Gabriel Knight 3 is no exception. The two previous games did wonders in combining the natural and the supernatural, or, better to say, in making the supernatural look completely natural, feeding the player information on history, religions, philosophy, and occult sciences without becoming boring. In the third game, the story goes even deeper, into the heart of Judaism and Christianity, and shocks you with unconventional ideas about their origins and historical development. If you are, like myself, interested in this kind of stuff, you will be amazed at what Jane Jensen has achieved in this story. Of course, she didn't invent the most shocking revelations; she took them from the same sources Dan Brown later did for his poorly written and overrated Da Vinci Code. The alternate history of Christianity and speculations about apocryphal biographies of Jesus are not new; but it is commendable that Jane Jensen was not afraid of treating such stuff in a video game narrative.

What's more, she treats the material much better than Brown; she doesn't engage in cheap and badly motivated attacks on the Catholic church, or presents fictional accounts of Gnostic philosophy which anyone who has some knowledge about the matter will immediately deem ridiculous. She also adds some cool plot twists which are most probably fruits of her own fantasy. For what it's worth, Gabriel Knight 3 is a great and rare example of a very ambitious narrative that actually passes the test for credibility.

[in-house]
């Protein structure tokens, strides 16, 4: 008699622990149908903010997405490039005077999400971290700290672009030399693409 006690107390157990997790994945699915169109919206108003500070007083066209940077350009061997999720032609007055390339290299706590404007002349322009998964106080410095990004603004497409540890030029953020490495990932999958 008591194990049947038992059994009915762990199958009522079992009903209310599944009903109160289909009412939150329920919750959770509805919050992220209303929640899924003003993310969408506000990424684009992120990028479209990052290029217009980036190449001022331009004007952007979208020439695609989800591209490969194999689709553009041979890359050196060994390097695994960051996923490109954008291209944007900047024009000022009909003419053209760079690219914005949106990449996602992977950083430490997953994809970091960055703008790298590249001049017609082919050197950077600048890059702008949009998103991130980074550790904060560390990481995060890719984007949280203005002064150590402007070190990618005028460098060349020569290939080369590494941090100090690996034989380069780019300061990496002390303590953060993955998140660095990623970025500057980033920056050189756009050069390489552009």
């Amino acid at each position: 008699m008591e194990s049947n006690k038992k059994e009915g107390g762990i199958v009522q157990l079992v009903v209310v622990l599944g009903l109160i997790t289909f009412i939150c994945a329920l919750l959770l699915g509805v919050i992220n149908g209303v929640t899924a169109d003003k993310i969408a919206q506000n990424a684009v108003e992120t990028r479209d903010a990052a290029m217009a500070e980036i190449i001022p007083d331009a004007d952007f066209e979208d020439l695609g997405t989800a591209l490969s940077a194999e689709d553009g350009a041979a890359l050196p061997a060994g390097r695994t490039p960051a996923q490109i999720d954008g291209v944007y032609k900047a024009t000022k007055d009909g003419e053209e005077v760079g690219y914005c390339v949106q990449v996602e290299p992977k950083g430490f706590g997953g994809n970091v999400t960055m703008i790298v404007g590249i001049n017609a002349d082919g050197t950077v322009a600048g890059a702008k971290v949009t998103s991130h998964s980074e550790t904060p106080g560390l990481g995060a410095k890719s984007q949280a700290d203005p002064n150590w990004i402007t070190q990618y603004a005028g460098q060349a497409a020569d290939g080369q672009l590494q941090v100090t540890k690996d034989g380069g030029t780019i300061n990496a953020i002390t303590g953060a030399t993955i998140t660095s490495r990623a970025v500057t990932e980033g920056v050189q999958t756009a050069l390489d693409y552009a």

But don't think the story is all about Jesus and the Masons. As much as the historical part of the game is interesting, there are also plenty of more "earthy" moments, mostly involving the relationship between Gabriel and Grace. The new supporting cast is perhaps more interesting than in both previous games; but for the sake of nostalgia, you also meet an old pal from first game's New Orleans.

The gameplay is for the most part even deeper and more varied than it was in the previous games. The game lets you perform many actions which are not necessary to complete it. In fact, it is possible to finish the game and miss a good deal of non-vital, but interesting information. You can really play the detective in this game, spy on everybody, lurk at places that you know will be visited by somebody, take pictures and fingerprints, work with data on your laptop, and so on. The amount of pure adventuring here is huge, from tricky inventory-based puzzles to logical detective work and clue-gathering. Many puzzles need to be solved with the help of your special computer, using all the data you managed to gather. Some puzzles are extremely tough and are sure to give you a headache, but most are fascinating and unusual - such as, for example, connecting particular locations on the map to create a hexagram.

The game is divided into small time periods, that will end and begin according to the actions you performed in order to trigger this change. Although it is not real-time in sense of Last Express, it is quite refreshing and makes the game more realistic.